Critics took issue with the narrative inconsistency in “Firefly Lane,” and how it jumps between multiple timelines. That didn’t stop viewers from driving the Netflix series into the streamer’s Top 10. 49 million people watched it in its first 28 days, and it topped Nielsen’s streaming rankings for the first two weeks following its release. It was renewed for a second season three months later.
Jane the Virgin
An adaptation of a Venezuelan telenovela, “Jane the Virgin” is filled with love triangles, laughs, a colorful cast of characters, and lots of heart. Set in Miami, the story begins when Jane (Gina Rodriguez), a 23-year-old devout Catholic and virgin, is artificially inseminated accidentally by her gynecologist.
When the story begins, Jane is engaged to Michael (Brett Dier) and studying to be a school teacher although she dreams of being a writer. After the accidental insemination, her life is derailed when Rafael (Justin Baldoni), the baby daddy, enters the picture. He is not only married to the highly driven and sometimes frightening Petra (Yael Grobglas), but he’s a cancer survivor and this may be his only chance at fatherhood. Raf also happens to own the hotel where Jane works and was her teen crush in their younger days. That’s how one of the most epic love triangles in TV history begins.
On this journey with Jane are her mother, Xiomara (Andrea Navedo) — the cautionary tale of teen pregnancy that fueled Jane’s desire to save herself for marriage — and her grandmother, Alba, who helped raise her to become a virtuous, God-fearing girl.
During its run on the CW — the same network that brought us “Hart of Dixie” — “Jane the Virgin” was a critical darling with numerous accolades and awards, including a Golden Globe award win in 2015 for Rodriguez. The story came to an end with its fifth season, which concluded in 2019.
Hank Lawson (Mark Feuerstein), an ER surgeon, is wrongly accused of an important patient’s death and moves to the Hamptons, where he becomes a house-call doctor to an elite clientele. Working with him at HankMed is his younger brother, Evan (Paulo Costanzo), an accountant and the self-appointed CFO of Hank’s business. “Royal Pains” ventures into self-discovery territory as Hank begins treating the Hamptons’ less fortunate and treads the line between his own success and helping others.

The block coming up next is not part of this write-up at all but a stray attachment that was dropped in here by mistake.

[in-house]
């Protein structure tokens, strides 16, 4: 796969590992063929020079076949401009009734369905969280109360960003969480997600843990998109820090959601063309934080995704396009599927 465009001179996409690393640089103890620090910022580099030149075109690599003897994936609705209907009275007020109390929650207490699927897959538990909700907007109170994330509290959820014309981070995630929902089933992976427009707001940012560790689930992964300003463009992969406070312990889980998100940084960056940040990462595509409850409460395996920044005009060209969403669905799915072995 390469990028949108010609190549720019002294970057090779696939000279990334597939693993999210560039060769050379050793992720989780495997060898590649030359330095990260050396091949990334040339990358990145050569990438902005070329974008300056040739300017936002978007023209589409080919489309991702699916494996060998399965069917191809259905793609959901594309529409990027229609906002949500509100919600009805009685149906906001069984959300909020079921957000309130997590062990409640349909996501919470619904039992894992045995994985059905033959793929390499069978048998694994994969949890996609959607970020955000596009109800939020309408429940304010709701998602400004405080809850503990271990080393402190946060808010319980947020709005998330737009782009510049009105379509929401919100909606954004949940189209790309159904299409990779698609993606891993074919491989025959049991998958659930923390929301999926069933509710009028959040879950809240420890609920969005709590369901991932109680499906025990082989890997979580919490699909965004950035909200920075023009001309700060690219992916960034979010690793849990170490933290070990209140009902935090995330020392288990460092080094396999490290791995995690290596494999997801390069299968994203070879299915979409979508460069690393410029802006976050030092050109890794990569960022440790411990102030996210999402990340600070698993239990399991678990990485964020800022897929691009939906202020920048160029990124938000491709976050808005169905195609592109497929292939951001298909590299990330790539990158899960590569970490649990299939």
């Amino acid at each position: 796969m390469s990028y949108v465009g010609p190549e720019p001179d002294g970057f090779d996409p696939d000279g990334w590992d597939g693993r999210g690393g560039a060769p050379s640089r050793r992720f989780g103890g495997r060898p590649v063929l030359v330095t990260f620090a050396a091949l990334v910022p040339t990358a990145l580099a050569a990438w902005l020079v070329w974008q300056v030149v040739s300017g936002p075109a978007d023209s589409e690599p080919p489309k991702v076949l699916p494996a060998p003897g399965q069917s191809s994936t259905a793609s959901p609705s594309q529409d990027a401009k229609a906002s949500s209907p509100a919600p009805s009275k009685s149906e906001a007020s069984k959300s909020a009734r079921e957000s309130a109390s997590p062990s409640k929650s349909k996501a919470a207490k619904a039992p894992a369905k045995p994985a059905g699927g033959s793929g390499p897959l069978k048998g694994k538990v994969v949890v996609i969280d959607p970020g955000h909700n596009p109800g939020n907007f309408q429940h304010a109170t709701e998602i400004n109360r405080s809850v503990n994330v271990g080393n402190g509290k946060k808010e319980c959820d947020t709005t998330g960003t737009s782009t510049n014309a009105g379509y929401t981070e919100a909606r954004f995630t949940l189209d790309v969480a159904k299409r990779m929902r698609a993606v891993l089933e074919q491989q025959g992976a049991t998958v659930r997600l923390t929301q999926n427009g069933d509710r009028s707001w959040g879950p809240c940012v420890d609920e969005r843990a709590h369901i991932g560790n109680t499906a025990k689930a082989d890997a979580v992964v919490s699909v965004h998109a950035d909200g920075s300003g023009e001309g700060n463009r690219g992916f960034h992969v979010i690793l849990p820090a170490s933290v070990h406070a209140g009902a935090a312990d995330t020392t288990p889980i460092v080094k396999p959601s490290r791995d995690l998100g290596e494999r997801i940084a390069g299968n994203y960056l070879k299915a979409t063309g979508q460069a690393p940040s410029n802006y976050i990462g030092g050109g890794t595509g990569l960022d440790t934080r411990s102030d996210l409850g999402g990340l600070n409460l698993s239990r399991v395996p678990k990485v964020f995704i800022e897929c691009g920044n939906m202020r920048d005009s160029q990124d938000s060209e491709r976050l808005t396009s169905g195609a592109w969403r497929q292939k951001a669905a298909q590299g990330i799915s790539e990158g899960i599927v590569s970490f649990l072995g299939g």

Hank and Zoe Hart’s origin stories are similar. On “Hart of Dixie,” Zoe’s harsh bedside manner prevents her from landing a coveted fellowship at a New York City hospital, which leads her to Bluebell and its small-town medical practice. In “Royal Pains,” Hank is fired from an NYC hospital when a hospital benefactor dies in his care, and a trip to the Hamptons introduces him to the world of concierge medicine.
Launched during USA’s “Blue Sky” era with its quirky, upbeat programming, “Royal Pains” was the second-highest rated premiere on the network when it aired in June 2009, just behind “Burn Notice.” In a rare turn, the numbers increased in its second and third weeks.
The medical dramedy concluded in 2016 with eight seasons and 104 episodes under its belt. Its penultimate episode, “The Good News Is…,” will help you recapture some of those magical “Hart of Dixie” feelings.
The Big Leap
For those who enjoyed the song and dance numbers on “Hart of Dixie” — like that zombie-fied “Islands in the Stream” scene when Wanda (Mallory Moye) and Tom get engaged in Season 2 — “The Big Leap” is required viewing.
Inspired by the 2014 British reality series called “Big Ballet,” this Fox musical dramedy is about a reality show that casts a diverse group of amateur dancers in a televised production of “Swan Lake.” With the popularity of dance competition shows, from “Dancing with the Stars” to “So You Think You Can Dance,” it was only a matter of time before a scripted TV series tackled the genre.
While the dance numbers on “The Big Leap” are a huge draw, the relationship drama is equally compelling. There are even some redemption arcs at play, specifically for football player Reggie (Ser’Darius Blain) and former auto industry exec Paula (Piper Perabo). Newcomer Simone Recasner, who plays Gabby, steals every scene she’s in, and it’s so much fun to see Scott Foley play Nick, the producer/puppetmaster of the show within a show.
“The Big Leap” is highly entertaining, feel-good TV with a lot of heart, and much like “Hart of Dixie,” it’s a story about second chances.